I’ve always been fond of the word ilk. It’s just far enough outside the everyday words of my suburban American life that hearing it sparks that unexpected thrill of baklava or pointilism or mariachi music – just rare enough to make me smile.
In Old English, ilk was spelled ilca & meant same. It could be used as both a noun & adjective. It came from the Proto-Germanic word, ij-lik, which also spawned the recently beleaguered word, like.
I’ll admit it, I am among those annoying teachers & adults who frown upon the use of the word like as a filler:
Like, the word ilk just makes me smile.
It also curdles my cheese when like is used as a discourse particle -- I’m like, “Dude, I love the word ilk.”
Though many assume that Moon Unit Zappa & all those Valley Girls are responsible for both twisted usages, the discourse particle usage predates Moon Unit’s birth (1967) & the first written instance of like as a filler appeared in1886 in Kidnapped by Robert Louis Stevenson: “’What’s like wrong with him?’ said she at last.”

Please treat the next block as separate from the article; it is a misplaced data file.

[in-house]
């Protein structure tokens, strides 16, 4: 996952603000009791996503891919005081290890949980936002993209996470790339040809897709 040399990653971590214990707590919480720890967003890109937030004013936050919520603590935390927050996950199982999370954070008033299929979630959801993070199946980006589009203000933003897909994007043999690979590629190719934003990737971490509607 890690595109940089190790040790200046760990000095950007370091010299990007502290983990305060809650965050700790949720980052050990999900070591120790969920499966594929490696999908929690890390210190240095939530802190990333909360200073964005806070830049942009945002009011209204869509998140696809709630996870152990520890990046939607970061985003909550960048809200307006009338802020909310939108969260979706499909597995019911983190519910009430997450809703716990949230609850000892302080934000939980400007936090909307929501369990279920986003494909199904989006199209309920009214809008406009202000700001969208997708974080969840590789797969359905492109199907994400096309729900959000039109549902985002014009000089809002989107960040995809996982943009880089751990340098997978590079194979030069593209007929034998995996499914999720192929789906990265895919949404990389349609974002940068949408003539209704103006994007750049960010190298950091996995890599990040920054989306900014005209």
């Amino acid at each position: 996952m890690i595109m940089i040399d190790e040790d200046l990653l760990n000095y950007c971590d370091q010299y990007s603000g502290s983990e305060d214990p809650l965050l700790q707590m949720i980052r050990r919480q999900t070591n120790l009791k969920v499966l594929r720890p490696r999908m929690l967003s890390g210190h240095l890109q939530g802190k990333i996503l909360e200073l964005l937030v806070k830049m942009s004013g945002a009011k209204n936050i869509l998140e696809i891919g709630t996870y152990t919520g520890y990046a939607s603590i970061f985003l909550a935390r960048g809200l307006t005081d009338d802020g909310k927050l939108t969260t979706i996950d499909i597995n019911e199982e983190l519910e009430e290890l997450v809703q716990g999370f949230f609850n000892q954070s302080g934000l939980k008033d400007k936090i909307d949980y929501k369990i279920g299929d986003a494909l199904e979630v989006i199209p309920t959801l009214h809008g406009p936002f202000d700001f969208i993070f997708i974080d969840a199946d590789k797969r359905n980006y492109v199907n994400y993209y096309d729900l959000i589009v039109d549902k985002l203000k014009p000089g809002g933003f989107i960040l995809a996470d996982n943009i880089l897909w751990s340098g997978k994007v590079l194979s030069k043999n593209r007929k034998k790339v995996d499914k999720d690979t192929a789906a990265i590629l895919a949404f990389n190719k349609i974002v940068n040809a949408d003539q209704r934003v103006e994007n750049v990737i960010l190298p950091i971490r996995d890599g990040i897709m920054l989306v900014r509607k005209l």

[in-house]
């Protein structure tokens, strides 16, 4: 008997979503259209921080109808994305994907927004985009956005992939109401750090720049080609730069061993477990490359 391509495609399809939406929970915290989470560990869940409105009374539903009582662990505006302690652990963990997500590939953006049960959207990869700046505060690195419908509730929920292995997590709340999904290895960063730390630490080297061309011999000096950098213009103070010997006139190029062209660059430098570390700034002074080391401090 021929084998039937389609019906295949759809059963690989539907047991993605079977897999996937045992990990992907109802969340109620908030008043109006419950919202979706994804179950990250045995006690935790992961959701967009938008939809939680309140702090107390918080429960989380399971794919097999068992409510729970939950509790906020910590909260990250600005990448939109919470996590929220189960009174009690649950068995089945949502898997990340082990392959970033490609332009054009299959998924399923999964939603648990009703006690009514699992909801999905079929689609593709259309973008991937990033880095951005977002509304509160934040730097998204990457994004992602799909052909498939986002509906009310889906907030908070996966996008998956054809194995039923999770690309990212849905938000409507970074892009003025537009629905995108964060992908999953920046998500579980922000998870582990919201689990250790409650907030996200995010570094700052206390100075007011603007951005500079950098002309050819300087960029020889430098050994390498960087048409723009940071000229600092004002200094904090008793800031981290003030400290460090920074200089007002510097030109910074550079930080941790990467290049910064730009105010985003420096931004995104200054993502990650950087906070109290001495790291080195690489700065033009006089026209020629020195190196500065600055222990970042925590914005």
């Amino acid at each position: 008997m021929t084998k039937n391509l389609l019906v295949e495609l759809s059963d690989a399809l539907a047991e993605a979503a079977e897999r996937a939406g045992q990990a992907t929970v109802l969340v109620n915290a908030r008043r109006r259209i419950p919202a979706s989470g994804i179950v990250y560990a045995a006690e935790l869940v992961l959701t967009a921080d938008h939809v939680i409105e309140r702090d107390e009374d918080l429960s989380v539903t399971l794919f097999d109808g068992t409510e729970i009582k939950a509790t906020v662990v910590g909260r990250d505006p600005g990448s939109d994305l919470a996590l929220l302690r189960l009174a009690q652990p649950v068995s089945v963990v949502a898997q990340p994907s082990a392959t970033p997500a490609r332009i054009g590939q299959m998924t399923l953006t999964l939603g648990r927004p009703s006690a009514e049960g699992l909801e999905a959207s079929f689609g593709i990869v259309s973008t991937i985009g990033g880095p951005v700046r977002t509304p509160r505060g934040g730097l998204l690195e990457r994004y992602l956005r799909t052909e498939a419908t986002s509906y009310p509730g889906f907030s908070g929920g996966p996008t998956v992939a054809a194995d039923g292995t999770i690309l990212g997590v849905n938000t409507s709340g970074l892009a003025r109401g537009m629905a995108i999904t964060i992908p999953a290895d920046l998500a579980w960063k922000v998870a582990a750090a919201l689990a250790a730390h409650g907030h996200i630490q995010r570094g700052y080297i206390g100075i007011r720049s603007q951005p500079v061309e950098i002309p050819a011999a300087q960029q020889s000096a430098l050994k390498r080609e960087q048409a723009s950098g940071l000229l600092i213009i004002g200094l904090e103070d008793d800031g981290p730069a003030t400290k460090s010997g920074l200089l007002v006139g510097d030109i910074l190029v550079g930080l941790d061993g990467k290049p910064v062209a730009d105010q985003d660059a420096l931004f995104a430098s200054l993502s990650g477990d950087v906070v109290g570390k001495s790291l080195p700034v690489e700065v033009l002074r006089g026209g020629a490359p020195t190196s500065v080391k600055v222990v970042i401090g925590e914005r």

Interestingly, some other earlier forms of the adjective like didn’t make it to the modern vernacular, but instead, faded out in the 1700s. Consider the words liker & likest:
The moon is liker the earth than the sun.
Osbaldo is the person likest me in my family.
My wonderful 1959 Webster’s new World Dictionary suggests that like can function as all these parts of speech, though I find the asterisked ones hard to swallow:
a verb -
Phoebe likes figs smothered in melted brie.
an adjective –
After Garcon’s outburst, Consuela responded in like manner.
a noun -
Like attracts like.
an adverb -
Due to his old Anglo-Saxon work ethic, Yalmer works like mad.
a pronoun* -
Ahmed was like a man possessed.
a conjunction* -
It was just like Ludwiga said, Terence simply had no sense.
a preposition* -
Quimby is like a walking encyclopedia.
and as a suffix -
When he pouts like that, Umberto can be so childlike.
Dear followers, what do you have to say about the usage (or misusage) of like, or about the sheer beauty of ilk?
My thanks go out to this week’s sources the OED, Merriam Webster, The Hot Word, Denise Winterman’s BBC article, & Etymonline,
I write for teens, narrate audio books, bake bread, play music, and ponder the wonder of words in a foggy little town on California's central coast.
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